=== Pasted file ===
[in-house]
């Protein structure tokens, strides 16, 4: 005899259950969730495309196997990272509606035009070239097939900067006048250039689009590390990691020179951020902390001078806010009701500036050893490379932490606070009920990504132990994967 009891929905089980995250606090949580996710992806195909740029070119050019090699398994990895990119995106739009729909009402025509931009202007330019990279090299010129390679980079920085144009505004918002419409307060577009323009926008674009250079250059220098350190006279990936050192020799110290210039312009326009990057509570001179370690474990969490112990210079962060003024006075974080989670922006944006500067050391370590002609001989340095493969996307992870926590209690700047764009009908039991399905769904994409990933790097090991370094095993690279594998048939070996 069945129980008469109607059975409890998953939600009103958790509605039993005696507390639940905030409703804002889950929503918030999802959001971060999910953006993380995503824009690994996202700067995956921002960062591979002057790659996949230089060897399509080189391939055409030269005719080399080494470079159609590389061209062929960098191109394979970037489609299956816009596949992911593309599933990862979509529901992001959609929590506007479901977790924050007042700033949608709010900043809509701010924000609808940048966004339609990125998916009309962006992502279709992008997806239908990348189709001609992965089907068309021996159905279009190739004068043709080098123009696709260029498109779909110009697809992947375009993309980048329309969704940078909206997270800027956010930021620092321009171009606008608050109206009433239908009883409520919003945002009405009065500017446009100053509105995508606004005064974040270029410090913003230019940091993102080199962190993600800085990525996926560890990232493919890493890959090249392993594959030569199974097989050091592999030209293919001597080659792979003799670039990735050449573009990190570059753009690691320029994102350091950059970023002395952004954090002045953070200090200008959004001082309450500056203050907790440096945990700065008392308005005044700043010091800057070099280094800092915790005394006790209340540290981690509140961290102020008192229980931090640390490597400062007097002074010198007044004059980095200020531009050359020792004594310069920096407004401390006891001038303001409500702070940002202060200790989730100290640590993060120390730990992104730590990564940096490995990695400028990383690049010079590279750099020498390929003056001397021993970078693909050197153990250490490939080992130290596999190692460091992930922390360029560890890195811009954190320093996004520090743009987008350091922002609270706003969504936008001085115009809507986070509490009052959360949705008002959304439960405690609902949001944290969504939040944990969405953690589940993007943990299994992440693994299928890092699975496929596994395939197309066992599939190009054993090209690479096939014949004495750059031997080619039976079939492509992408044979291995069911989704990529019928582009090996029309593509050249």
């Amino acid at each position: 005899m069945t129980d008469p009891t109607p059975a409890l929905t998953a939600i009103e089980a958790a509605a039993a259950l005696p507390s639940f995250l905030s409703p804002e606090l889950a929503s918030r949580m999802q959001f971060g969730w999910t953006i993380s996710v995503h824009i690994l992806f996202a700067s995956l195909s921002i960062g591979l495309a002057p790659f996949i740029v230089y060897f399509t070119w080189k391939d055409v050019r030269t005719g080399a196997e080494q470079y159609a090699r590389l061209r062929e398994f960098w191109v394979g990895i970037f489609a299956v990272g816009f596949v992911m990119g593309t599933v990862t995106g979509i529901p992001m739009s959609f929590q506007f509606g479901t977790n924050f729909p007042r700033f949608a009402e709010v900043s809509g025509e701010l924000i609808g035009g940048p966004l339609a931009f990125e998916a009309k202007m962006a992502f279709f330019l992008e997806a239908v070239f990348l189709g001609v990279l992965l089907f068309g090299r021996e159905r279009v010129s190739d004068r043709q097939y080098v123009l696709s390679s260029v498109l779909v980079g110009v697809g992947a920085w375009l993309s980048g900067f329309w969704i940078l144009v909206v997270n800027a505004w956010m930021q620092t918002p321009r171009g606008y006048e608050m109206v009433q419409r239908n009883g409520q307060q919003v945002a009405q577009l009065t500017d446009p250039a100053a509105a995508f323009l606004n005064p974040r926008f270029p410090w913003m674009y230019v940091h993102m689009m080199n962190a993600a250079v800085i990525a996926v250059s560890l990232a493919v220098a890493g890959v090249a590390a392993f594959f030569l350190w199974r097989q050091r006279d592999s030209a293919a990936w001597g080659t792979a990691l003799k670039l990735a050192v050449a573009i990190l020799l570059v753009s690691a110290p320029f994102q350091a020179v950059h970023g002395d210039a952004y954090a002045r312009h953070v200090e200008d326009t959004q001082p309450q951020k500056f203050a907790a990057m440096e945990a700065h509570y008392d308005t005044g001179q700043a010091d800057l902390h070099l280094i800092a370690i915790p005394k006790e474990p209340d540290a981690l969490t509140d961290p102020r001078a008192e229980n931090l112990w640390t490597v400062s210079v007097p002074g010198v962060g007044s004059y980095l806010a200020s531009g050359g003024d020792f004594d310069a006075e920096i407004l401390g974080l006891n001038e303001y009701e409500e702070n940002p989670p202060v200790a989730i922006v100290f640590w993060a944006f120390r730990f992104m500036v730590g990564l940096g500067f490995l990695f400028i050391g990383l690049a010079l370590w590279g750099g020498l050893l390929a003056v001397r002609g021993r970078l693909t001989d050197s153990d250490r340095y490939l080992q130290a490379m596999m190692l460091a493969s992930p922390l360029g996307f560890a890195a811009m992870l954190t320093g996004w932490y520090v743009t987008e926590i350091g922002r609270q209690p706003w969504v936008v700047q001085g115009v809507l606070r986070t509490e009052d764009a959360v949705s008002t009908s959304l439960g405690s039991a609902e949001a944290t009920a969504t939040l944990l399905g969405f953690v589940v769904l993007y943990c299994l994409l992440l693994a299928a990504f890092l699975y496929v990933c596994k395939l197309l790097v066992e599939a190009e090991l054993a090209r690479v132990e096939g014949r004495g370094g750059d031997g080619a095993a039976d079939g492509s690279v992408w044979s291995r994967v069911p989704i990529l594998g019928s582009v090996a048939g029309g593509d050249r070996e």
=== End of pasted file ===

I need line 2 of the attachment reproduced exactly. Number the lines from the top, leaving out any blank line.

């Protein structure tokens, strides 16, 4: 005899259950969730495309196997990272509606035009070239097939900067006048250039689009590390990691020179951020902390001078806010009701500036050893490379932490606070009920990504132990994967 009891929905089980995250606090949580996710992806195909740029070119050019090699398994990895990119995106739009729909009402025509931009202007330019990279090299010129390679980079920085144009505004918002419409307060577009323009926008674009250079250059220098350190006279990936050192020799110290210039312009326009990057509570001179370690474990969490112990210079962060003024006075974080989670922006944006500067050391370590002609001989340095493969996307992870926590209690700047764009009908039991399905769904994409990933790097090991370094095993690279594998048939070996 069945129980008469109607059975409890998953939600009103958790509605039993005696507390639940905030409703804002889950929503918030999802959001971060999910953006993380995503824009690994996202700067995956921002960062591979002057790659996949230089060897399509080189391939055409030269005719080399080494470079159609590389061209062929960098191109394979970037489609299956816009596949992911593309599933990862979509529901992001959609929590506007479901977790924050007042700033949608709010900043809509701010924000609808940048966004339609990125998916009309962006992502279709992008997806239908990348189709001609992965089907068309021996159905279009190739004068043709080098123009696709260029498109779909110009697809992947375009993309980048329309969704940078909206997270800027956010930021620092321009171009606008608050109206009433239908009883409520919003945002009405009065500017446009100053509105995508606004005064974040270029410090913003230019940091993102080199962190993600800085990525996926560890990232493919890493890959090249392993594959030569199974097989050091592999030209293919001597080659792979003799670039990735050449573009990190570059753009690691320029994102350091950059970023002395952004954090002045953070200090200008959004001082309450500056203050907790440096945990700065008392308005005044700043010091800057070099280094800092915790005394006790209340540290981690509140961290102020008192229980931090640390490597400062007097002074010198007044004059980095200020531009050359020792004594310069920096407004401390006891001038303001409500702070940002202060200790989730100290640590993060120390730990992104730590990564940096490995990695400028990383690049010079590279750099020498390929003056001397021993970078693909050197153990250490490939080992130290596999190692460091992930922390360029560890890195811009954190320093996004520090743009987008350091922002609270706003969504936008001085115009809507986070509490009052959360949705008002959304439960405690609902949001944290969504939040944990969405953690589940993007943990299994992440693994299928890092699975496929596994395939197309066992599939190009054993090209690479096939014949004495750059031997080619039976079939492509992408044979291995069911989704990529019928582009090996029309593509050249």